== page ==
Scale your Applications on the Web

Application scaling enables your application to react to changes in traffic and automatically allocate the necessary resources to handle your current demand. The OpenShift infrastructure monitors incoming web traffic and automatically brings copies of your web cartridge online to handle requests.

Creating a scaled application

You must specify whether an application is scaled or not when you create the application. A scaled application cannot be converted to a non-scaled application and a non-scaled application cannot be converted to a scaled application at this time.

To create your new application, install the RHC client tools and run

rhc create-app <your app> <web cartridge> -s

The -s flag instructs OpenShift to enable your application to scale.

Setting scaling

A scaling application defaults to using one gear at a minimum and will use as many gears as you have available on your account. OpenShift allows you to set a minimum and maximum scale via the console or the CLI. In the CLI, you can run:

rhc scale-cartridge <your web cart> -a <your app> --min <minimum> --max <maximum>

which will change the default settings. If you specify -1 as the max you'll scale up to your account limit. If you set the minimum scale above the current scale, OpenShift will begin scaling up your application, and the operation won't finish until all of your gears are created. In the CLI, sometimes your scale up request will return a timeout error, but the operation will continue on the server.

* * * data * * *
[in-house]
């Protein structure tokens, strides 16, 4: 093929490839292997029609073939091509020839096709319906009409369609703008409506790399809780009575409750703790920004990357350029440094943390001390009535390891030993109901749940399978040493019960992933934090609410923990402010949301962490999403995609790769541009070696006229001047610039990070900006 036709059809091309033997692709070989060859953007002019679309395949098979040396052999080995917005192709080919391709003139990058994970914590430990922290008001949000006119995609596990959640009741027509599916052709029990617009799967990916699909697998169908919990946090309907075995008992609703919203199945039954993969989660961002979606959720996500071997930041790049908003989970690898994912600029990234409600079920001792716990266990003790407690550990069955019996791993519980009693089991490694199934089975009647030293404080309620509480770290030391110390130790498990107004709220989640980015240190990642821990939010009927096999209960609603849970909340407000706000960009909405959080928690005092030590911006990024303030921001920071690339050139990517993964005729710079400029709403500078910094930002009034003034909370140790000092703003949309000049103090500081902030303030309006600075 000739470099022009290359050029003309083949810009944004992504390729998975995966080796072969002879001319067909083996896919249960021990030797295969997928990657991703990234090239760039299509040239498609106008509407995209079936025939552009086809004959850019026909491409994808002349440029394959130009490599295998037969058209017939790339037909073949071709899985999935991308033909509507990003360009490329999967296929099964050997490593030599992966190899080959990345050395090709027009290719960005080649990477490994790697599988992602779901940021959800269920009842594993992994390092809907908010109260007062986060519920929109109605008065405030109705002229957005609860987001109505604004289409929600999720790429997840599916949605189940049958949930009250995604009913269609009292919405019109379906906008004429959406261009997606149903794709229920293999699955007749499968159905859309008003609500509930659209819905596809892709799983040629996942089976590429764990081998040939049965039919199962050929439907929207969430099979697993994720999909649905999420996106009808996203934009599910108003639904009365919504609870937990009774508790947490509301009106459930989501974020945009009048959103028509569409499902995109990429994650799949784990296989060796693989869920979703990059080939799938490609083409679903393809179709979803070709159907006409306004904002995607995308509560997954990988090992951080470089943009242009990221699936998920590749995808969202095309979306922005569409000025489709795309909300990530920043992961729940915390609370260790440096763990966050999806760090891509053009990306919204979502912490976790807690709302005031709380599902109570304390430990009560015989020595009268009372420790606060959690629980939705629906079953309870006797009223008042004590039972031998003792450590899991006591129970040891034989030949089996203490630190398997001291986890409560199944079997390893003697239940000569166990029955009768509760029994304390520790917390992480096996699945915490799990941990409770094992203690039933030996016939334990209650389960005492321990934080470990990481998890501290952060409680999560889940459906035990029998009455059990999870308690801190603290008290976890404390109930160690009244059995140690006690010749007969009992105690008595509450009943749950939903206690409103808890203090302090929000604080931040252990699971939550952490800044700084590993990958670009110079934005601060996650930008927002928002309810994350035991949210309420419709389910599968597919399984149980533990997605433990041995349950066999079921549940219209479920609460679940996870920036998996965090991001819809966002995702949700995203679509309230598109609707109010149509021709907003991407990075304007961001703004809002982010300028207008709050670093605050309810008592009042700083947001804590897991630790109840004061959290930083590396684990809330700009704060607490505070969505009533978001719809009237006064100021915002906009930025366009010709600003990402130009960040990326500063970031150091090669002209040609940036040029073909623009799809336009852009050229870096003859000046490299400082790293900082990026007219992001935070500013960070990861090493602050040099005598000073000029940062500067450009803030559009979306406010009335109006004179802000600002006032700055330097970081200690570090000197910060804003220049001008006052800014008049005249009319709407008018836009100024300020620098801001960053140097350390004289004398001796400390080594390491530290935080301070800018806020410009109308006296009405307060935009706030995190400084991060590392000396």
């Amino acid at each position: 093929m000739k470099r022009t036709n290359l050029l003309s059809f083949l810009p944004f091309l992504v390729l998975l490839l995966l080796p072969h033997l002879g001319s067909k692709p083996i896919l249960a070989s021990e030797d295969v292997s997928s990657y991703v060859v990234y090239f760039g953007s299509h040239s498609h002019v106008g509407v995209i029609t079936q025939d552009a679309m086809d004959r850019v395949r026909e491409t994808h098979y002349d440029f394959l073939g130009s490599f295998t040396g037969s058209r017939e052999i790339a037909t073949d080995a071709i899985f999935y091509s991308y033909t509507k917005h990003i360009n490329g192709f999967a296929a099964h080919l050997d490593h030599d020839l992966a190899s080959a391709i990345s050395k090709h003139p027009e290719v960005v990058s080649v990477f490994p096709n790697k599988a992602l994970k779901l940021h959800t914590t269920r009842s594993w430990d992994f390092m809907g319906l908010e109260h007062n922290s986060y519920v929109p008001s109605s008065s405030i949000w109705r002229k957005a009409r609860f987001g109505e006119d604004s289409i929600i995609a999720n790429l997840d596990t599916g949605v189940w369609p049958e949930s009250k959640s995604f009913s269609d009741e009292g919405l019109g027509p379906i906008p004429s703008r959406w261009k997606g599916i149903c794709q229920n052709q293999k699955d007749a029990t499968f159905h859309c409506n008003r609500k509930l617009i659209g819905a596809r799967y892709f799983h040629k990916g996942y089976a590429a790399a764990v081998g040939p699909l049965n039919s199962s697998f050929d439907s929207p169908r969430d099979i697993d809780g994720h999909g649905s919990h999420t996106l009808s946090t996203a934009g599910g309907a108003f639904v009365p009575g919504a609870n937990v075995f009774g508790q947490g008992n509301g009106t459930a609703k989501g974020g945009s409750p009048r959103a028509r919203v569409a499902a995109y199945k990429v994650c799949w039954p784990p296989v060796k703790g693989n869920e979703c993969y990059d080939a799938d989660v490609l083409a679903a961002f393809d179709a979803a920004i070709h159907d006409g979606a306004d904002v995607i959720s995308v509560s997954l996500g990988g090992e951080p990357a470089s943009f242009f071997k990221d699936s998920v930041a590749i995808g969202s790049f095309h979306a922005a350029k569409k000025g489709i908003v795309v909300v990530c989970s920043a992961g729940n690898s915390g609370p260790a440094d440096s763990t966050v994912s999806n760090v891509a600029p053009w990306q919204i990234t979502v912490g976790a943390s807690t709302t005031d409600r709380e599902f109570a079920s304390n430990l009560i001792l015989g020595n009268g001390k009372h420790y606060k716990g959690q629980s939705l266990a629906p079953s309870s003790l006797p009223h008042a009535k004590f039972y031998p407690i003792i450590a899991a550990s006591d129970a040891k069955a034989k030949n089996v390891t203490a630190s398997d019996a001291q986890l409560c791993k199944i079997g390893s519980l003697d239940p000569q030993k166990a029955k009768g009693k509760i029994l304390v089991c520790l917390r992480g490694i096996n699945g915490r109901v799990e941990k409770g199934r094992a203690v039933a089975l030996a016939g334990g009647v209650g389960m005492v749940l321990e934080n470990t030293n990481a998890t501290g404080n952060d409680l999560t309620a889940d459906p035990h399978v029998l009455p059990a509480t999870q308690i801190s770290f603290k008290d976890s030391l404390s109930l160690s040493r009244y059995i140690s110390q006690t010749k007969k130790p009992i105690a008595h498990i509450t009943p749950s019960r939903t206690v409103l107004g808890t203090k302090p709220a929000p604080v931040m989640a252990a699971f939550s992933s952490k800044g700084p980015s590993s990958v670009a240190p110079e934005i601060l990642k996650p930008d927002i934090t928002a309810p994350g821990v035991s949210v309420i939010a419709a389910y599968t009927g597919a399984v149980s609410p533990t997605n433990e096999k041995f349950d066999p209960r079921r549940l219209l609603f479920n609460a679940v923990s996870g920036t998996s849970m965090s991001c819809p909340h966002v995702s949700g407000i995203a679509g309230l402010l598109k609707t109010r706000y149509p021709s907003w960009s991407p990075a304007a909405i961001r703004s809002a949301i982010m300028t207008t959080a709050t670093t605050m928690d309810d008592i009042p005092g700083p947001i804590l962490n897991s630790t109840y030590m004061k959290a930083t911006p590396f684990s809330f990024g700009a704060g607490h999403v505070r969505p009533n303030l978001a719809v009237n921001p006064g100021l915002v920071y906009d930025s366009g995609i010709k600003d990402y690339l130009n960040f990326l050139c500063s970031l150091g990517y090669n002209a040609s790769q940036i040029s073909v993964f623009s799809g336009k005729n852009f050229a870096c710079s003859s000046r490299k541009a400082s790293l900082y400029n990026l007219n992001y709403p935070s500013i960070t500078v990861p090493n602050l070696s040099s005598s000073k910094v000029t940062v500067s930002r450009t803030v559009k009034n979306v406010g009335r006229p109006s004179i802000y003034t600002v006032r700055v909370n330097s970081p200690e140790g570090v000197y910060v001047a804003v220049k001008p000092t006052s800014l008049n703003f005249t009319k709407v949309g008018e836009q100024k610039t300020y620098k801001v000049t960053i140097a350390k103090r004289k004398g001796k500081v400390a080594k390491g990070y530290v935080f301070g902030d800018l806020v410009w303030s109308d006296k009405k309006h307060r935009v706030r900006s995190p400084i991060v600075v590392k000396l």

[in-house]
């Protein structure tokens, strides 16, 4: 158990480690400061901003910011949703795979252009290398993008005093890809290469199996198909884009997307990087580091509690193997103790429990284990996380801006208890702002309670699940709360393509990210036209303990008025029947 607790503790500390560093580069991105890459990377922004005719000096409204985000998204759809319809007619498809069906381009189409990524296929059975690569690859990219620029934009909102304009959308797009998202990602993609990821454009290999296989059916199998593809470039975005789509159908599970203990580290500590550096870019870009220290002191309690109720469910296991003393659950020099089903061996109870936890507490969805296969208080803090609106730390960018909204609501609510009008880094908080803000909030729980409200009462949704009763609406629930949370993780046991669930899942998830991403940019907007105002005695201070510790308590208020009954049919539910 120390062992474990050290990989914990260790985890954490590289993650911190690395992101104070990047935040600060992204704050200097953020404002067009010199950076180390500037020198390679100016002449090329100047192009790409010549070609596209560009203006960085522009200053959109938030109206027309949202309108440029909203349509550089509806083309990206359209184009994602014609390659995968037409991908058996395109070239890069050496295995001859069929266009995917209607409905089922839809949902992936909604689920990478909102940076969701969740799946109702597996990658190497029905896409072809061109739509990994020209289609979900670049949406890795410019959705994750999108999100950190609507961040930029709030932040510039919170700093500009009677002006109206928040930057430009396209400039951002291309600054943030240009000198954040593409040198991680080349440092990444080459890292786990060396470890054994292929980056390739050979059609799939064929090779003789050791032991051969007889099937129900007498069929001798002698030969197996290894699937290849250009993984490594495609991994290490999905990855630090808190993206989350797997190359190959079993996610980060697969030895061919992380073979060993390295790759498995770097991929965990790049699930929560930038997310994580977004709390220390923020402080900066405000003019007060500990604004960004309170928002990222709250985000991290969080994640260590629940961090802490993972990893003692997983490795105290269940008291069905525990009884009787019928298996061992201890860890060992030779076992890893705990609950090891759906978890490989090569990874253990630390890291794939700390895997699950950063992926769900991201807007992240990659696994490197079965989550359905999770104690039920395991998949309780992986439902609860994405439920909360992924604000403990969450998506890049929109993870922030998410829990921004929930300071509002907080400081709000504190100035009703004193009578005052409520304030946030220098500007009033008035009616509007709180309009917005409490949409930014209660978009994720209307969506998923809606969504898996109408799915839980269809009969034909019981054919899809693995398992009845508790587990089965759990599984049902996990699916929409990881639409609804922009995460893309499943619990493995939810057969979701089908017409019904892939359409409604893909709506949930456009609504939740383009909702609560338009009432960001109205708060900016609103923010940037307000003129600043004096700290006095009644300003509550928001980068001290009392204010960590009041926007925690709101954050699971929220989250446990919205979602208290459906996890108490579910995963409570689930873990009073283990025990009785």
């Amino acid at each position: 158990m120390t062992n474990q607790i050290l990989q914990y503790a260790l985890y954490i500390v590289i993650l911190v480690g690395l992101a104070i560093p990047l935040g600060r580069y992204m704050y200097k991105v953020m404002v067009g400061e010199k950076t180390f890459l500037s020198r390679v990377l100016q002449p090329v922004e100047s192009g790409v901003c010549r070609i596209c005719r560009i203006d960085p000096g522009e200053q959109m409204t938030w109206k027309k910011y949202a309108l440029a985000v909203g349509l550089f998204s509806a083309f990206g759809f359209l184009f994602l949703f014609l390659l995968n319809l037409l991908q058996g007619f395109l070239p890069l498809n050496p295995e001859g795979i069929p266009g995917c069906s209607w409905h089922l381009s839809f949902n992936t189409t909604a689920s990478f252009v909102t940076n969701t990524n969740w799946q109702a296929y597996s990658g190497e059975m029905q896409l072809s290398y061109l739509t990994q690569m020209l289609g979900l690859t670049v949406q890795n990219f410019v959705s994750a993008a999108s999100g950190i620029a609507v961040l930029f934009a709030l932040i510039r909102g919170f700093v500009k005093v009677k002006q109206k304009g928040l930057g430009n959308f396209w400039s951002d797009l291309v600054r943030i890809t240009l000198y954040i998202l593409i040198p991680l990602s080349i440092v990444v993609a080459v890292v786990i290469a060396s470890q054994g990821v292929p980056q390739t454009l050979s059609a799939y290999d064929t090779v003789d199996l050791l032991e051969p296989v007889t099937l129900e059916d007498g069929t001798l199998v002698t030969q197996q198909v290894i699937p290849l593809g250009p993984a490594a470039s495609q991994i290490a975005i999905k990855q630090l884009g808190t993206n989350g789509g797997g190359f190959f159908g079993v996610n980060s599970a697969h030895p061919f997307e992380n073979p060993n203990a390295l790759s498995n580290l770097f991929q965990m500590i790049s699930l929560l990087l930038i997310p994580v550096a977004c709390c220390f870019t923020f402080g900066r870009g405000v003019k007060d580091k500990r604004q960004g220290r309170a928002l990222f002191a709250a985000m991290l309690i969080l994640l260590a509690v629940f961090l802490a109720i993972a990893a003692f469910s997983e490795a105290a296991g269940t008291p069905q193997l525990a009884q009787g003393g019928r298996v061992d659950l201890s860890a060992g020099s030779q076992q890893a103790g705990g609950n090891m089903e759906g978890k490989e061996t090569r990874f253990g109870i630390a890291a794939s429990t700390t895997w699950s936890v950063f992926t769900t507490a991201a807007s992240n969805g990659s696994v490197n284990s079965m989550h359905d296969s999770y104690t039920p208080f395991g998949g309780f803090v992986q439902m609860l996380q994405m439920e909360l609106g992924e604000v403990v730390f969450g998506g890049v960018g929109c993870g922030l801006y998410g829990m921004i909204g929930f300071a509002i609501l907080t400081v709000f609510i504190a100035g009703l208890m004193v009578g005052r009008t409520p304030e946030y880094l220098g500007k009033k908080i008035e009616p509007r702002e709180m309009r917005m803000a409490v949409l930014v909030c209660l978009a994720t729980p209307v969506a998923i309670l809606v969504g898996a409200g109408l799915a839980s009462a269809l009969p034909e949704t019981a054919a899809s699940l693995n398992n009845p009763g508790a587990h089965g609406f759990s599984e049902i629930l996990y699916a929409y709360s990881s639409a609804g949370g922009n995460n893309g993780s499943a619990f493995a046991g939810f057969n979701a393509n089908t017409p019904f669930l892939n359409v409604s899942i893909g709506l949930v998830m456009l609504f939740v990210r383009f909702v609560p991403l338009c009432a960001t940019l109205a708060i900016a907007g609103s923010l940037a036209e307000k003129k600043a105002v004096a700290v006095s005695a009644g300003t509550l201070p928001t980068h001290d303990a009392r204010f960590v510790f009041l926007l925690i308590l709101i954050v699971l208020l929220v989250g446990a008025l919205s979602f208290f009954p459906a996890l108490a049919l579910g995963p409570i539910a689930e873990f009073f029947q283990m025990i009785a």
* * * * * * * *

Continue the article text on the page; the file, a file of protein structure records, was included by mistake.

Scaled versus Non-scaled Applications

If you create a non-scaled application, the web cartridge occupies only a single gear and all traffic is sent to that gear. If you add other cartridges like MongoDB or MySQL, those cartridges will share the same gear and resources as your web cartridge. When you create a scaled application, the HAProxy cartridge is added as a load balancer to your first web cartridge gear. If you add other cartridges like MongoDB or MySQL to your application, they are installed on their own dedicated gears.

How Scaling Works

The HAProxy cartridge sits between your application and the public internet and routes web traffic to your web cartridges. When traffic increases, HAProxy notifies the OpenShift servers that it needs additional capacity. OpenShift checks that you have a free gear (out of your three free gears) and then creates another copy of your web cartridge on that new gear. The code in the git repository is copied to each new gear, but the data directory begins empty. When the new cartridge copy starts it will invoke your build hooks and then the HAProxy will begin routing web requests to it. If you push a code change to your web application all of the running gears will get that update.

The first web gear in a scaling application has HAProxy installed, but also your web application. Once you scale to 3 gears, the web gear that is collocated with HAProxy is turned off, to allow HAProxy more resources to route traffic. Here's a diagram of your scalable app. If you scale down back to 2 gears or less, the web cartridge on your first gear is started again.

The algorithm for scaling up and scaling down is based on the number of concurrent requests to your application. OpenShift allocates 16 connections per gear - if HAProxy sees that you're sustaining 90% of your total connections, it adds another gear. If your demand falls to 50% of your total connections for several minutes, HAProxy removes that gear. Simple!

Because each cartridge is "shared-nothing", if you want to share data between cartridges you can use a database cartridge. Each of the gears created during scaling has access to the database and can read and write consistent data. As OpenShift grows we anticipate adding more capabilities like shared storage, scaled databases, and shared caching. If there's a particular technology that you want to see, let us know.

The OpenShift web console shows you how many gears are currently being consumed by your application. We have lots of great things coming for web application scaling, so stay tuned.

Supported Scaling Web Cartridges

All of the standard OpenShift web cartridges are scalable using HAProxy, with the exception of the Do-It-Yourself and Jenkins cartridges.